There’s a difference between “caring about the fans” and engaging in childish, all out war with them on social networks like Twitter. Sometimes people end up promoting what they disagree with when in reality they should have just not responded at all. Not to mention, if you fail to get your point across you just may wind up with a backfire effect causing you to look like the ignorant one. In many cases, game developers try to use their popularity, critical acclaim, and of course financial backing to hush up people who may not even be well known but are just trolling for the sake of it. Sometimes these people are trolling you knowing that you are an unstable person and at any moment could snap and make yourself look like a fool in public.

Preying constantly on your demise, these people can be dealt with by your legal team if they cross the boundary and begin to do things like threaten you. And if you just can’t take the personal attacks from non-threatening, criticizing fans of your games; hire somebody else to run your social accounts because it’s not going to stop. Just a brief word of advice, if you can’t take the heat get out of the kitchen. There’s no sense continuing to detriment your mental health by allowing people to barrage you if it effects you in such a negative way. You can either take Cliffy B’s recent advice to Phil Fish which is basically to man up and use the energy to fuel your projects forward, or you can just take my advice and let somebody else take over your social presence. Of course there is the third option which many Japanese developers seem to understand, which is to just not have a social presence at all. You are paid to make video games not express opinions and be a figurehead who feels the need to police the internet of every single trolling post you find out there.

For an industry that is struggling to gain recognition as art still, and therefore be awarded full freedom of speech rights by the planet’s government systems, game companies sure do try to silence the haters a lot. All these haters are doing is promoting you though. Just because somebody reads something negative about you doesn’t mean they agree with it. Even if they don’t speak out to defend you, they may completely disagree with the hateful comment and instead check out your product and become a fan. Ride the wave instead of trying to stop it and becoming swept up in the current looking yourself like a negative commentator that the silent majority do not agree with. And one other thing, the vocal minority of your “fans” which seem to be always nit-picking in forums and offering their own grand design ideas should not ALWAYS be listened to. Forum jockeys are the reason why Warhawk’s perfect damage balance became trash after community-influenced updates and the same reason why Starhawk was created and released to a very uncaring community who turned their back on the game that was created almost entirely based on fan feedback.

Learn something from this game developers, I’m begging you. Make your own game ideas, and screw what the haters think; even if that hater is sometimes me.

Editor’s Note: RealGamerNewZ has moved web servers, some older posts can no longer be commented on and have been preserved without their images. Thank you for your understanding in this matter. This article was written by Jon Ireson on 20130812 and was last modified on 20130812 .

Stock Market Used to Hack 160 Million Credit Cards Since 2008

According to a new indictment from the United States Department of Justice in collaboration with other worldwide authorities, further increasing the worry and uncertainty of the upcoming digital-only money era, it is being alleged that the Stock Market has been used by a very small group of intelligent hackers to live out what sounds like a plot to Hollywood’s next flick. Apparently NASDAQ has been hacked since ’08 as the indictment reads and it’s being pinned on 5-men who allegedly also have been running a hacking ring responsible for 160 million credit cards. Here’s some private instant messages shared between the group which the British equivalent of the feds shared with the world today:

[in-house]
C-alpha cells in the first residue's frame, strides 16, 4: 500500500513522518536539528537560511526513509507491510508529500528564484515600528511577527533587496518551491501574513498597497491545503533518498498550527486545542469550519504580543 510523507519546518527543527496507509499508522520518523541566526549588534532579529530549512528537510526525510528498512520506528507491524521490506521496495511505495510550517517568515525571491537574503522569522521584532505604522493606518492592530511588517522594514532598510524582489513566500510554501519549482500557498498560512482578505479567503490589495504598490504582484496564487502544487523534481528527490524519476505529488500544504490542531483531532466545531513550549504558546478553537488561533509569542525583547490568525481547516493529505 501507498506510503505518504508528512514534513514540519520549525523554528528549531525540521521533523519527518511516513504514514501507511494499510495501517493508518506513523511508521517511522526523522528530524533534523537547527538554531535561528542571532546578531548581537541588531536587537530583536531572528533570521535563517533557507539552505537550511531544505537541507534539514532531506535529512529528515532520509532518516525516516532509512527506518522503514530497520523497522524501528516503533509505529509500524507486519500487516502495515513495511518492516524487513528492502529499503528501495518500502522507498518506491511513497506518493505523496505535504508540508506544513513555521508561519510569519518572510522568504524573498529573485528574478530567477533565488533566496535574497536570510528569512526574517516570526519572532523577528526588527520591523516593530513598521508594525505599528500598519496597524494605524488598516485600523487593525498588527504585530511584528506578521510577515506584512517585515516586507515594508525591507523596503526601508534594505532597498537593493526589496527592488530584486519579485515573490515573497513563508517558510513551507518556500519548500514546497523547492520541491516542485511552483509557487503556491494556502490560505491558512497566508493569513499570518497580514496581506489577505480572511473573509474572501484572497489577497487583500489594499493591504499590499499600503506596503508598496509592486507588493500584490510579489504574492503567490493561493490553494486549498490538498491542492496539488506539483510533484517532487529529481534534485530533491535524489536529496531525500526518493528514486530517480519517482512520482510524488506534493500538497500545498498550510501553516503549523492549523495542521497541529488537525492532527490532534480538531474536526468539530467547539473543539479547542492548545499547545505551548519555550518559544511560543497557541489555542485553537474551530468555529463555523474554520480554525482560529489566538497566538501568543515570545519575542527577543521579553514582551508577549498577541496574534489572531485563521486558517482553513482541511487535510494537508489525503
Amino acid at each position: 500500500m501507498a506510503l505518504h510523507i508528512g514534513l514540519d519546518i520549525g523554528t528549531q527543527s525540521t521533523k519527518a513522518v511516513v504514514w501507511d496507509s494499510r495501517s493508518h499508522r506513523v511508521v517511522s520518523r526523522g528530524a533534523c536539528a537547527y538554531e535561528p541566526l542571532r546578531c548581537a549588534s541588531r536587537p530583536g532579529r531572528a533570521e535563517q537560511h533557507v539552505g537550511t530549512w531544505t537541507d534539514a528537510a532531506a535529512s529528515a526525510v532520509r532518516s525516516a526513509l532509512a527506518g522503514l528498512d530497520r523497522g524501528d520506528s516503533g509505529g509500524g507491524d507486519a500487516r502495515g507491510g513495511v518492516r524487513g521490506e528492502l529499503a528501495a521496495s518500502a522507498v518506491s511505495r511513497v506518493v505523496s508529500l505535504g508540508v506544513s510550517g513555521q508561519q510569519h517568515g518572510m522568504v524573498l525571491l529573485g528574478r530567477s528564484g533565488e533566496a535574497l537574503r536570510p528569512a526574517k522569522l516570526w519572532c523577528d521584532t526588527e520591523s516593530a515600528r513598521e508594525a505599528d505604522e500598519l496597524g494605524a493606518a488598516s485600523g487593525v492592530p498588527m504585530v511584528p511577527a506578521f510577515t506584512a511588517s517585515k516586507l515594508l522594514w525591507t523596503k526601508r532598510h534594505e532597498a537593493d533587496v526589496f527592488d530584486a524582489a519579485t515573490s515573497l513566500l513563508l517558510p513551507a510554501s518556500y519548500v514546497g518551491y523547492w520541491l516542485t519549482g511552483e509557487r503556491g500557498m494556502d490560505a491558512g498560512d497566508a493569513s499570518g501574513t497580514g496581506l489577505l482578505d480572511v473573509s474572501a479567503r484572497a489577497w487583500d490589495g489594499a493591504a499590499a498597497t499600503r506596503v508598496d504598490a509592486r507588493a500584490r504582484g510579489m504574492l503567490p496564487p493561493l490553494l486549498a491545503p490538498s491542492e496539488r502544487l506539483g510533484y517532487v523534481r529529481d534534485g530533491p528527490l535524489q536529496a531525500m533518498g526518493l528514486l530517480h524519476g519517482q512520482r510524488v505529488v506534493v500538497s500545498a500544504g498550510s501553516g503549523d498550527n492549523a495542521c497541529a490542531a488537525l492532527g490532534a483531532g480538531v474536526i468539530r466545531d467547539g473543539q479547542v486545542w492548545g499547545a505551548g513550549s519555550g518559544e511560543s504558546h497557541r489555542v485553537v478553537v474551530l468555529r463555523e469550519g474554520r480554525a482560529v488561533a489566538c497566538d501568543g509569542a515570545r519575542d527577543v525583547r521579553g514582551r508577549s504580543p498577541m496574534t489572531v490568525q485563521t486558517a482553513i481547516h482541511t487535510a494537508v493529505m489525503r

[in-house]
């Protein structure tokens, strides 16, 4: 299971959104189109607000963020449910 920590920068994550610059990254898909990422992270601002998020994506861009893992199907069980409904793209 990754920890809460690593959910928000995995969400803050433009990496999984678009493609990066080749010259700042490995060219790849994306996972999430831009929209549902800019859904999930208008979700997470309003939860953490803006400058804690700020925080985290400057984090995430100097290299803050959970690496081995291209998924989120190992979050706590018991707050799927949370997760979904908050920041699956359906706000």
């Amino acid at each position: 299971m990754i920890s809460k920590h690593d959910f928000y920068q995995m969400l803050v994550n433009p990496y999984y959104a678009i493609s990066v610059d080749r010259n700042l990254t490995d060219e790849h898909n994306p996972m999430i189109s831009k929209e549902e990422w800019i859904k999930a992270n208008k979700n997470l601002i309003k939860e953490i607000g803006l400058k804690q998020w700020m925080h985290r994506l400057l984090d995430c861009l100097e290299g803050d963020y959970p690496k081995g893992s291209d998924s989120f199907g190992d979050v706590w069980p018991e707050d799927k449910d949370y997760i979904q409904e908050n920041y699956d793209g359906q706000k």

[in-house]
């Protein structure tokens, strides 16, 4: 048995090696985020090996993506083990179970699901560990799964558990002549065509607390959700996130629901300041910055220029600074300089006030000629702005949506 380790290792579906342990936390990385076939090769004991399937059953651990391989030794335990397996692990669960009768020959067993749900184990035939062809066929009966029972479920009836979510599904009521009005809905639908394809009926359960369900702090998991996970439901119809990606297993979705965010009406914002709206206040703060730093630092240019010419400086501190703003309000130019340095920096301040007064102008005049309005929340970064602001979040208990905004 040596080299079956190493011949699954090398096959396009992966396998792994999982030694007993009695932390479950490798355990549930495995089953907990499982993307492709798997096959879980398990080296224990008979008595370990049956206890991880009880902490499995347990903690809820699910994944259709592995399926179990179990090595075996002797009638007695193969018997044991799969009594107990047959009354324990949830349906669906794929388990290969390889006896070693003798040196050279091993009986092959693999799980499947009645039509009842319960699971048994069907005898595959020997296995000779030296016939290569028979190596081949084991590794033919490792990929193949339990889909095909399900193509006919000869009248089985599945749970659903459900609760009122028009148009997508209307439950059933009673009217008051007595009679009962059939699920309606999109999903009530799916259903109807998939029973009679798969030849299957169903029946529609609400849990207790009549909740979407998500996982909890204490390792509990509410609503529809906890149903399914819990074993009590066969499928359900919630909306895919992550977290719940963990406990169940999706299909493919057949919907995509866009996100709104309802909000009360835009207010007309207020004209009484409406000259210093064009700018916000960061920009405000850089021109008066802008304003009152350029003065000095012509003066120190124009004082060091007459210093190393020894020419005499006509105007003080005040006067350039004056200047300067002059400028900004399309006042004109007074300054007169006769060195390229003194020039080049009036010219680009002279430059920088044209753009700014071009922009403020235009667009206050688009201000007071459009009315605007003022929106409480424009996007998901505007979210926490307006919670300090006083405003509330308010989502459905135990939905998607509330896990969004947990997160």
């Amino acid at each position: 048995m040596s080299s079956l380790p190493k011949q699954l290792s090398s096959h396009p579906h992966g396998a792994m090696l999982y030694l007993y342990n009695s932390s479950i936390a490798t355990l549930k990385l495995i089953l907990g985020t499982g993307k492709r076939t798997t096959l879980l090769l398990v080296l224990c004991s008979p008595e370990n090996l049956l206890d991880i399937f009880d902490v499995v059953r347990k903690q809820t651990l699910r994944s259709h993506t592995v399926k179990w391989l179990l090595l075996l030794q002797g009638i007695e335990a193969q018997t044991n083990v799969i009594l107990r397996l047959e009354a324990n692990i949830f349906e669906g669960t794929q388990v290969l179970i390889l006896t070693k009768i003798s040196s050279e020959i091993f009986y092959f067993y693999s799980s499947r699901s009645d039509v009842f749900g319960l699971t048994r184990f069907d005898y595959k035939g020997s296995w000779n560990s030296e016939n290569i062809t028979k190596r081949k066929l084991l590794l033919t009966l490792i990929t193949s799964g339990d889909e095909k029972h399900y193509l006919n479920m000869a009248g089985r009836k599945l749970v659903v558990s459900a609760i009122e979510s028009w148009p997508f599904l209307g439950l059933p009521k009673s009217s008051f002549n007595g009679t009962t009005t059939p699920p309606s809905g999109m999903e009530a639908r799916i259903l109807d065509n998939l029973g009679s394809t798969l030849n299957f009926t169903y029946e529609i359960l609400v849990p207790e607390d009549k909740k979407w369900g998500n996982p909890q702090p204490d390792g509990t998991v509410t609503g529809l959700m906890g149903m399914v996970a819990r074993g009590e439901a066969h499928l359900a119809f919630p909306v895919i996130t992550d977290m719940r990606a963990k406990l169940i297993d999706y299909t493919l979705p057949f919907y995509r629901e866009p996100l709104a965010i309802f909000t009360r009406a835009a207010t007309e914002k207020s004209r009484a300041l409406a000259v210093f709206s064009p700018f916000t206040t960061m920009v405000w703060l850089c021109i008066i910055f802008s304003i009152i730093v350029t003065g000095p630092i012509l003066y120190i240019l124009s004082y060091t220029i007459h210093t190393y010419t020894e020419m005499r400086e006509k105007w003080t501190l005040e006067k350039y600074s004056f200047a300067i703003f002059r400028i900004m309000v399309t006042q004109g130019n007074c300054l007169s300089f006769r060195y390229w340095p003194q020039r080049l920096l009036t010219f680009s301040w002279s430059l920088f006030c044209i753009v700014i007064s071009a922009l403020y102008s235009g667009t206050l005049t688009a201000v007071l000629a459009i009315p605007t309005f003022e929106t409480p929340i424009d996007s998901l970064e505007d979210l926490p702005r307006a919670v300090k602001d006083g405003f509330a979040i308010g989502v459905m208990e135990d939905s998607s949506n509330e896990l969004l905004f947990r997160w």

“NASDAQ is owned,”

“30 SQL servers, and we can run whatever on them, already cracked admin PWS but the network not viewable yet. those dbs are hell big and I think most of info is trading histories.”

The hackers have also been named as multiple world governments worked together to catch them. God only knows what took so long. The hack has effected the 160 million+ credit cards but also effected the following companies: Nasdaq stock exchange, Citibank, PNC Bank, Heartland Payment Systems, 7-Eleven, JCPenney, Hannaford Brothers, and more.

  • Aleksandr Kalinin – Has not been apprehended at the time of this post.
  • Albert Gonzalez
  • Dmitriy Smilianets
  • Vladimir Drinkma
  • Roman Kotov – Has not been apprehended at the time of this post.
  • Mikhail Rytikov – Has not been apprehended at the time of this post.

The way they pulled things off is actually quite fascinating, and a full report on everything can be found HERE. Time will tell the completion of this attempt by law enforcement to stop the hackers, but if they are planning on travelling on aircraft attempting to evade capture; they will likely be grabbed fairly quickly as worldwide governments work together more than ever practically ignoring laws to get the people they want.

With security this great (sarcasm), I’m quite sure that the world is very excited to make the switch to a globalized, all digital money standard which will begin some time around 2018 and eventually become mandatory if the United Nations and World Bank has their way. Don’t worry bro, you’re totally safe. It only took 6 guys to completely turn Wall St. upside down and 5 years for somebody to actually do something about it, digital money is obviously the future right?

Editor’s Note: RealGamerNewZ has moved web servers, some older posts can no longer be commented on and have been preserved without their images. Thank you for your understanding in this matter. This article was written by Mitch Walters on 20130726 and was last modified on 20130726 .